Smoking is a disgusting habit, I recall being small and making a PowerPoint outlining the myriad of dangers for my grandmother who annihilates two packs daily. Yet from time to time, I now romanticize the act of hanging the dark mustard yellow, orangey bit on my lower lip, and moving away my two fingers whimsically as I inhale. I tap it twice to discard the used-up ash. I let my lips linger, slightly parted as I exhale. The smoke leaks from my mouth and nose and billows up before it fades, temporarily suspended, in the air. The whole practice is very enigmatic in sentiment, really. Temporary, though, like the splitting particles and fuzziness in my chest and teeth and head that makes my skin feel alive. I suppose it could kill you, I squish it under the toe of my sneaker.

I am, like most people, occasionally very attracted to dangerous activities. It’s not necessarily testing the limits if you know exactly how unfortunately something will play out. It’s stubborn, devious almost, behaving willingly like the teenage girl in horror films you grow frustrated with and in whose direction, you relinquish a shout. A shout that bounces off the screen as she opens the closet door to the unpleasant evil. Gratifying.

So was the case at a fraternity formal in another cramped bathroom, absolutely wreaking of rum, tequila, and saltwater. I was wearing a black dress, hair disheveled, with a date who was not present, but whose birthday it indeed was. I was with a different boy, tie long discarded, the first few buttons of a dress shirt undone. He was a messy sketch of person really. Whatever he was saying was definitely not very impressive, but I ached to press my lips on his in that fussy, marvelous way. I tilted my had back and his hot breath was welcome on my neck. In the end I walked out before anything too incriminating happened, goosebumps lingering on my forearms. I was called a few names for the whole situation, probably deservingly. I relish the terrible taste it left in my mouth still.

In the morning now, I look down at the dirt, right past my big toes, as I hover above his toilet. Why doesn’t he just sweep it up? He must notice it, it’s the only thing I notice even throughout my spells of drunkenness at early hours in the morning. I stare at it through hooded eyes, veering towards obsession. He is pretty clean and organized! His housemates leave clothes strewn about crumpled, miscellaneous socks over the side of the tub, and soap uncapped. Not him—I use his carefully maintained toothpaste, cap always on, end rolled up to push the paste to the front. I squeeze some onto a fingertip now and let it melt into my tongue. A ritual I complete every time I wake up there. Yet there the dirt sits, stubborn and persistent, he hasn’t had a party there in months.

The boy with the dirt in the bathroom—he was a spotty two years of my life. I went to one, single party his friends had thrown in the past six months. I don’t customarily go simply because we both know I know to find him there. I have behaved unkindly with him, and I try not to encourage his infatuation, rendering myself spineless unfailingly. When I saw him leaning against the wall that one time I went, we were very drawn to each other, and I couldn’t help but smile. It was one of those things that made you grin stupidly. He pressed his lips to mine, and I shook my thoughts loose. He was probably the only boy who actually ever cared, and I treated him, to put it plainly, like shit.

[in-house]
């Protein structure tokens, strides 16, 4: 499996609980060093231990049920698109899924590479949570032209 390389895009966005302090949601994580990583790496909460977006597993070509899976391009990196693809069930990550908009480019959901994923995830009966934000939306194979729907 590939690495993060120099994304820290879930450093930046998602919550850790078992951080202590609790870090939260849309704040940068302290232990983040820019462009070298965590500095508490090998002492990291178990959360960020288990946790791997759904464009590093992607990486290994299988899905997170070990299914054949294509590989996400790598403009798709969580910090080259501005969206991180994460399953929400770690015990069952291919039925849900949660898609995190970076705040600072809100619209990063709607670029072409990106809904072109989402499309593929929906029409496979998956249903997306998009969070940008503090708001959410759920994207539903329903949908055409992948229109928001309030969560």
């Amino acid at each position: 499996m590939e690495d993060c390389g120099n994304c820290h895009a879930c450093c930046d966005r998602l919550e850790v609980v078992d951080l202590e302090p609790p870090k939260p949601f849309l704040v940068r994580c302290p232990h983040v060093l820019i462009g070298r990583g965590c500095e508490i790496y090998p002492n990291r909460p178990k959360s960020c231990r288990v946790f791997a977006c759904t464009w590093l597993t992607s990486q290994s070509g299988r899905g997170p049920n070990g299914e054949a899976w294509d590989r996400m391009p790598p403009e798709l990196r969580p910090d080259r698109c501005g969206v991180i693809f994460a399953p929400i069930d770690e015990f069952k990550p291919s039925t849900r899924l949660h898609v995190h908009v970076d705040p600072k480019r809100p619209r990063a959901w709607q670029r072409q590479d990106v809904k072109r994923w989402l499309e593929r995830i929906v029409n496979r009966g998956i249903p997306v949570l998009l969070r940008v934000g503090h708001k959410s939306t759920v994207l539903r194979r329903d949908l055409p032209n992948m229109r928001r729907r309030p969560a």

I really hate that joke in Home Alone where each person that pulls into Kevin’s driveway hits the little statue with their car. Why don’t Kevin’s parents just move it over, like, a foot? It could save a lot of trouble, and that’s deeply aggravating to me. I suppose it’s similar to the stubbornness that prevents me from actually learning how to spell restarant, wensday, recieve, or neccessary. Also, very similar to the universal inability to hang the toilet paper roll on the dispenser for at least two days. Or the way my roommate, who has a mild nut allergy, eats peanut butter almost daily anyway, and lives with a persistent scratch writhing at the back of her throat. Why obviate inconvenience?

There is this thing called cognitive dissonance, and when studying it through a political lens, it explains how people become wildly and irreversibly entrenched in radical political parties. My mother, for example, who puts news on strictly to manically laugh and jeer at republican politicians, could, hypothetically, read a conservative leaning article. However, she would get so fired up, even if the facts were true, that she would only build more mental arguments to defend the liberal side of things. Cognitive Dissonance simply fuels polarity, and defies utterly all forms of logic.

Sometimes, losing all jurisdiction of my convictions, I have a burning animal desire for destruction. Usually when several broken hearts, days, and months and what seems like years have separated me from one of the aforementioned Toxic Male Presences, one of them goes and calls me. I will, without a doubt, pick up. It’s a side effect of inurement, really.

Maybe I should just sweep it up for him? I stand over the dirt, before walking out of this bathroom, and his front door. I always have that itching thought, how glorifying it would be to pick it up with my bare fingers and flush it. I can never bring myself to do it, though. I have become reverent of the dirt.

I think an unhealthy amount about the reason why the boy with the dirt lets the dirt thrive on his otherwise clean bathroom tiles. The reason why, again and again, I will show up there, morally unjustified, staring at the remnants of pitiful petrichor on his floor. I believe he knows he should simply rid himself of the clump of mud, however his flaw is his inability to wipe away things that make his life a little extra painful and dirty.

Short Story

About the author

Talia Nicole

Freelance writer and JD candidate in early twenties.